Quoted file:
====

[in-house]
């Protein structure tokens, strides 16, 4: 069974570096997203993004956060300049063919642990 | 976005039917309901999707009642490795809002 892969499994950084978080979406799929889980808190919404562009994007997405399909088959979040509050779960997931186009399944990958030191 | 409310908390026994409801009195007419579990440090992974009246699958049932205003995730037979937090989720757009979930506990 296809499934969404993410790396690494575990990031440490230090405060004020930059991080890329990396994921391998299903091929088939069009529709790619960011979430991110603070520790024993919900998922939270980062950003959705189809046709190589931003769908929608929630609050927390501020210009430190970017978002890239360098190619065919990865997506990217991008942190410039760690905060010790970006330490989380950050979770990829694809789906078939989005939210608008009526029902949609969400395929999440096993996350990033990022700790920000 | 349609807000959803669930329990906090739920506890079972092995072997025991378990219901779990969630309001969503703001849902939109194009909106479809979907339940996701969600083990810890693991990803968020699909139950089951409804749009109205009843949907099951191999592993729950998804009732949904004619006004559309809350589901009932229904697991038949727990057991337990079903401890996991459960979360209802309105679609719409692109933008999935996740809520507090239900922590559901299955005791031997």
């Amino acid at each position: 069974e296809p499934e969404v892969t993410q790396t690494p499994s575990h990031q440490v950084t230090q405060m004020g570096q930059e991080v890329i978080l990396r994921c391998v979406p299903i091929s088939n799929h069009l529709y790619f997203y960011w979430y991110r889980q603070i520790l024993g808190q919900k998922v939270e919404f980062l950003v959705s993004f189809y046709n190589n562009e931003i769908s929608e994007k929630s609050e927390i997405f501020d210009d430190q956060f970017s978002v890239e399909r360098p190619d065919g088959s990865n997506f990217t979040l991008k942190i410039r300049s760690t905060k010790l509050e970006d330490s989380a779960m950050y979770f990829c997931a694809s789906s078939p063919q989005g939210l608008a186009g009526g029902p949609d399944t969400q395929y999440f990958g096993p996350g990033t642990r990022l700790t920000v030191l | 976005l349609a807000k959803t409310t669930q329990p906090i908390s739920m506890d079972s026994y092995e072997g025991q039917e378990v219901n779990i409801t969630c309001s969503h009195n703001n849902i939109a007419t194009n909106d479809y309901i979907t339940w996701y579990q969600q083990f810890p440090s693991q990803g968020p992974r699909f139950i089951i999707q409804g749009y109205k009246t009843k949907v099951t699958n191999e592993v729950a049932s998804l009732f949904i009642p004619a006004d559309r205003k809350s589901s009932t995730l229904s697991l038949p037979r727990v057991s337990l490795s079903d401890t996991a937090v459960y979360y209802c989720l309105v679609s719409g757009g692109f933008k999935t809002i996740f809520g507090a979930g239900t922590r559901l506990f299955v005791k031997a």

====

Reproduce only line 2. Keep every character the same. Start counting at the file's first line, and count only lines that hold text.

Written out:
């Protein structure tokens, strides 16, 4: 069974570096997203993004956060300049063919642990 | 976005039917309901999707009642490795809002 892969499994950084978080979406799929889980808190919404562009994007997405399909088959979040509050779960997931186009399944990958030191 | 409310908390026994409801009195007419579990440090992974009246699958049932205003995730037979937090989720757009979930506990 296809499934969404993410790396690494575990990031440490230090405060004020930059991080890329990396994921391998299903091929088939069009529709790619960011979430991110603070520790024993919900998922939270980062950003959705189809046709190589931003769908929608929630609050927390501020210009430190970017978002890239360098190619065919990865997506990217991008942190410039760690905060010790970006330490989380950050979770990829694809789906078939989005939210608008009526029902949609969400395929999440096993996350990033990022700790920000 | 349609807000959803669930329990906090739920506890079972092995072997025991378990219901779990969630309001969503703001849902939109194009909106479809979907339940996701969600083990810890693991990803968020699909139950089951409804749009109205009843949907099951191999592993729950998804009732949904004619006004559309809350589901009932229904697991038949727990057991337990079903401890996991459960979360209802309105679609719409692109933008999935996740809520507090239900922590559901299955005791031997």